Festal Holy Communion for the Martyrdom of St Thomas of Canterbury is at 12.30pm.

At 3.15 pm Plainsong Choral Evensong includes a procession and dramatic readings from TS Eliot’s Murder in the Cathedral.

Thomas Becket died during the singing of Vespers and this Saturday Vespers is in the crypt at 8pm.

The Thomas Becket Eucharist on Saturday at Southwark Cathedral is at 9.15am, Winchester Cathedral at 9.30am and Rochester Cathedral at 9am.

And of course there are many other celebrations including those at Mottola in Italy and Layana in Spain where Becket is the patron saint.

Meanwhile, at 2.30pm BBC Radio 4 is broadcasting version of The Canterbury Tales supposedly staged by the inhabitants of Ambridge.

A pub sign on the Pilgrims’ Way copied from a Canterbury Cathedral window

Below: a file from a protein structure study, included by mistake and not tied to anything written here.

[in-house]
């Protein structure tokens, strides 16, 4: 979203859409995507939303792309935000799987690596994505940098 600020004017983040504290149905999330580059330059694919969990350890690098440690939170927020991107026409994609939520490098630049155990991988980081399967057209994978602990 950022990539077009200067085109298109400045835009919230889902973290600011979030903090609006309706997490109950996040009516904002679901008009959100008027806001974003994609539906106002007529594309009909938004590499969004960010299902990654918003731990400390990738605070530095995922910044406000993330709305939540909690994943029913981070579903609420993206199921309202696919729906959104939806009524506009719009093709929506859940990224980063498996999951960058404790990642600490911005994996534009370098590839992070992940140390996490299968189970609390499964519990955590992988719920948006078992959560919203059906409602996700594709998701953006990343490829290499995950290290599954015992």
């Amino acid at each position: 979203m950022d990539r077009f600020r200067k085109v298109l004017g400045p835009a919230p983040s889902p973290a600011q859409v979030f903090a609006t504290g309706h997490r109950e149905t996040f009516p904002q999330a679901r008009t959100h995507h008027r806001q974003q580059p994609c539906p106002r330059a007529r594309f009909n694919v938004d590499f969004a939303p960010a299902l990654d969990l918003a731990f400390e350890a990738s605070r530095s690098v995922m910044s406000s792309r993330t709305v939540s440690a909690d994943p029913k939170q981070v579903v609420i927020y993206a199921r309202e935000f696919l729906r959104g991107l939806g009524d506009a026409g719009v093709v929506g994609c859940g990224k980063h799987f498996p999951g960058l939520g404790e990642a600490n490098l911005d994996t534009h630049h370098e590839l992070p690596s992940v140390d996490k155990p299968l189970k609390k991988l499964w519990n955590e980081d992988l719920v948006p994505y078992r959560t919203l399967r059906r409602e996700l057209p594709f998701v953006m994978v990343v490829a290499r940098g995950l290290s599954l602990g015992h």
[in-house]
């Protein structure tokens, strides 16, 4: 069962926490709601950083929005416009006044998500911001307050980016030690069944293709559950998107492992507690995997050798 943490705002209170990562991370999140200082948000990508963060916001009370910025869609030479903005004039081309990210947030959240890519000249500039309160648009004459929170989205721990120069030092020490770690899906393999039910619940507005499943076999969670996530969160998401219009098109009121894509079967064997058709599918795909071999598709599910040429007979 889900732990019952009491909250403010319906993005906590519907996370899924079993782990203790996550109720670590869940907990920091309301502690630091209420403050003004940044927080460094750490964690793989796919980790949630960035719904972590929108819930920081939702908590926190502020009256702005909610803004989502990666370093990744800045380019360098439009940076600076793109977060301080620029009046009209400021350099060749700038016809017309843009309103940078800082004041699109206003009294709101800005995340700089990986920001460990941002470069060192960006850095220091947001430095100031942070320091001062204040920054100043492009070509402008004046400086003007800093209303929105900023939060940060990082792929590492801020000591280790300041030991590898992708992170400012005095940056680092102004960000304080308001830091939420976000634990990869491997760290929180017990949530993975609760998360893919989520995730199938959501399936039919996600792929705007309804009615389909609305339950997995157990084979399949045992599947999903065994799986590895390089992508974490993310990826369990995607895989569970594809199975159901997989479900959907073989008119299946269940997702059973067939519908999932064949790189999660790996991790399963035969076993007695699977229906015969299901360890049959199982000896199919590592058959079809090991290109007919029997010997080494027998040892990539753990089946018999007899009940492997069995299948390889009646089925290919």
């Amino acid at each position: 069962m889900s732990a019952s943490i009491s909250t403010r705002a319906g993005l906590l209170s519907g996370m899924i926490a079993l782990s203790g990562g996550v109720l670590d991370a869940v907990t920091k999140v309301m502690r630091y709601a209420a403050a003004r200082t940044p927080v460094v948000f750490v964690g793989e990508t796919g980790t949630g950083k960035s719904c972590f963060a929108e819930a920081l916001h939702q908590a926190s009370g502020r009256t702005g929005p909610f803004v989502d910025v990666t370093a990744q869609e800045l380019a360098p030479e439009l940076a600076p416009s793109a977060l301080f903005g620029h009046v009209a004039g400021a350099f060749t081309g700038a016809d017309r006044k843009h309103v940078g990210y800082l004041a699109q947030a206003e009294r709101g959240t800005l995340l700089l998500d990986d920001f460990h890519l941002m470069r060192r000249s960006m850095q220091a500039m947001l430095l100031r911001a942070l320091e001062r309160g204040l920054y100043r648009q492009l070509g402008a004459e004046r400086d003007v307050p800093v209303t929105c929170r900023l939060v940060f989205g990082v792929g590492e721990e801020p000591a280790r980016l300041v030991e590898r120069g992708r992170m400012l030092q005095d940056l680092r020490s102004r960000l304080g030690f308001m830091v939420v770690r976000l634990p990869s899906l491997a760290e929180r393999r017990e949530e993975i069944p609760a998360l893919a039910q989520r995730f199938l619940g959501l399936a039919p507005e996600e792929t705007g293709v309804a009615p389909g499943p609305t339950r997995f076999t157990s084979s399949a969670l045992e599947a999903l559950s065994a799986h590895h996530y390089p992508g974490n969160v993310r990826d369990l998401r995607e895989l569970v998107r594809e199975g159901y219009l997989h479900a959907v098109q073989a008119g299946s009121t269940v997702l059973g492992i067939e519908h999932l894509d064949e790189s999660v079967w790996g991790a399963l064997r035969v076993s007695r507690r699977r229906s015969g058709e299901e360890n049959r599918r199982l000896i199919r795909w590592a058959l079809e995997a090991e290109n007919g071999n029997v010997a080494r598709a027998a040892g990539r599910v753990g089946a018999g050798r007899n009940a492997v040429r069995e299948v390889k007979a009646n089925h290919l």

St Thomas Becket’s birthday

St Thomas Becket window at Southwark Cathedral

Friday 21 December is St Thomas Becket’s birthday.

He was was baptised Thomas because his birth was on the Feast of St Thomas the Apostle. The naming after Thomas was always a matter of great importance  to the archbishop. 

The apostle is now remembered on 3 July rather than in Advent.

Thomas Becket was  born in Cheapside on  a site now occupied by Mercers’ Hall.

But what year was he born in?

Some historians claim that it was 1118 which would make today the 900th anniversary of the birth. 

But others suggest that it was 1120 which makes 2020 into an even more significant anniversary year.